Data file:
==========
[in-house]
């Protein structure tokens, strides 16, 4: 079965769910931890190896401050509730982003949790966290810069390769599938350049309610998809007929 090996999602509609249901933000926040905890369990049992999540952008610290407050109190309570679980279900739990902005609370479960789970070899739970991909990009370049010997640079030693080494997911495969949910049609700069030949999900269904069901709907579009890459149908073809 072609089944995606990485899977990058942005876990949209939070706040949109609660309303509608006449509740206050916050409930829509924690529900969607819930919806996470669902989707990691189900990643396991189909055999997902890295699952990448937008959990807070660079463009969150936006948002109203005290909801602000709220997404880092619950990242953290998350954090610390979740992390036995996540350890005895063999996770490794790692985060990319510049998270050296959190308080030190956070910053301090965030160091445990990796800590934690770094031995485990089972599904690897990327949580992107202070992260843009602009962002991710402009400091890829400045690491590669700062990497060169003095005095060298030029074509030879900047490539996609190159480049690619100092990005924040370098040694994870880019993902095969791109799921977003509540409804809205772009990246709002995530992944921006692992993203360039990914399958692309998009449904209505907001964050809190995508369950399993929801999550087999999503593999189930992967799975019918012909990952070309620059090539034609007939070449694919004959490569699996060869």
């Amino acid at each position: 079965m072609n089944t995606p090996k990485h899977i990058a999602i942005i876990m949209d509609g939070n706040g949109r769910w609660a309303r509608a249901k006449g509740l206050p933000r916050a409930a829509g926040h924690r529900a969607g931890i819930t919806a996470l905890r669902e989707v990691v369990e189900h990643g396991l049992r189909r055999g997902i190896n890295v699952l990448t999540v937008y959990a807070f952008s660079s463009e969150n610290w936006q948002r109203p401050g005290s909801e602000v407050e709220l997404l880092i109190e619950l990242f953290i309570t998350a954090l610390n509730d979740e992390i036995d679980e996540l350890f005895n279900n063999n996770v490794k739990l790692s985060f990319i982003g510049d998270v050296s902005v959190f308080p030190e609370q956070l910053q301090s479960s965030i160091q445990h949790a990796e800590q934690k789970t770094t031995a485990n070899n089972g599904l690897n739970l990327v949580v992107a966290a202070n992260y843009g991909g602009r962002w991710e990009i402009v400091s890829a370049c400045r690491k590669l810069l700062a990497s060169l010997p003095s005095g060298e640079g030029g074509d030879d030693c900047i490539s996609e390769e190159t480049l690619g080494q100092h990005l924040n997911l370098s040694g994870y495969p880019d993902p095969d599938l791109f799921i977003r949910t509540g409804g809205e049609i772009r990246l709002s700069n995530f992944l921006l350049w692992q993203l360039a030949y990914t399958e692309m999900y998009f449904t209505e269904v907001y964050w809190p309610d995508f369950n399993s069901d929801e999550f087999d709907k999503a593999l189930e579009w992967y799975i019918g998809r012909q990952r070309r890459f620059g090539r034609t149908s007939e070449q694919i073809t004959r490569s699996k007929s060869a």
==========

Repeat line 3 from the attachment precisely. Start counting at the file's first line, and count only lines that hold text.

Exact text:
């Amino acid at each position: 079965m072609n089944t995606p090996k990485h899977i990058a999602i942005i876990m949209d509609g939070n706040g949109r769910w609660a309303r509608a249901k006449g509740l206050p933000r916050a409930a829509g926040h924690r529900a969607g931890i819930t919806a996470l905890r669902e989707v990691v369990e189900h990643g396991l049992r189909r055999g997902i190896n890295v699952l990448t999540v937008y959990a807070f952008s660079s463009e969150n610290w936006q948002r109203p401050g005290s909801e602000v407050e709220l997404l880092i109190e619950l990242f953290i309570t998350a954090l610390n509730d979740e992390i036995d679980e996540l350890f005895n279900n063999n996770v490794k739990l790692s985060f990319i982003g510049d998270v050296s902005v959190f308080p030190e609370q956070l910053q301090s479960s965030i160091q445990h949790a990796e800590q934690k789970t770094t031995a485990n070899n089972g599904l690897n739970l990327v949580v992107a966290a202070n992260y843009g991909g602009r962002w991710e990009i402009v400091s890829a370049c400045r690491k590669l810069l700062a990497s060169l010997p003095s005095g060298e640079g030029g074509d030879d030693c900047i490539s996609e390769e190159t480049l690619g080494q100092h990005l924040n997911l370098s040694g994870y495969p880019d993902p095969d599938l791109f799921i977003r949910t509540g409804g809205e049609i772009r990246l709002s700069n995530f992944l921006l350049w692992q993203l360039a030949y990914t399958e692309m999900y998009f449904t209505e269904v907001y964050w809190p309610d995508f369950n399993s069901d929801e999550f087999d709907k999503a593999l189930e579009w992967y799975i019918g998809r012909q990952r070309r890459f620059g090539r034609t149908s007939e070449q694919i073809t004959r490569s699996k007929s060869a």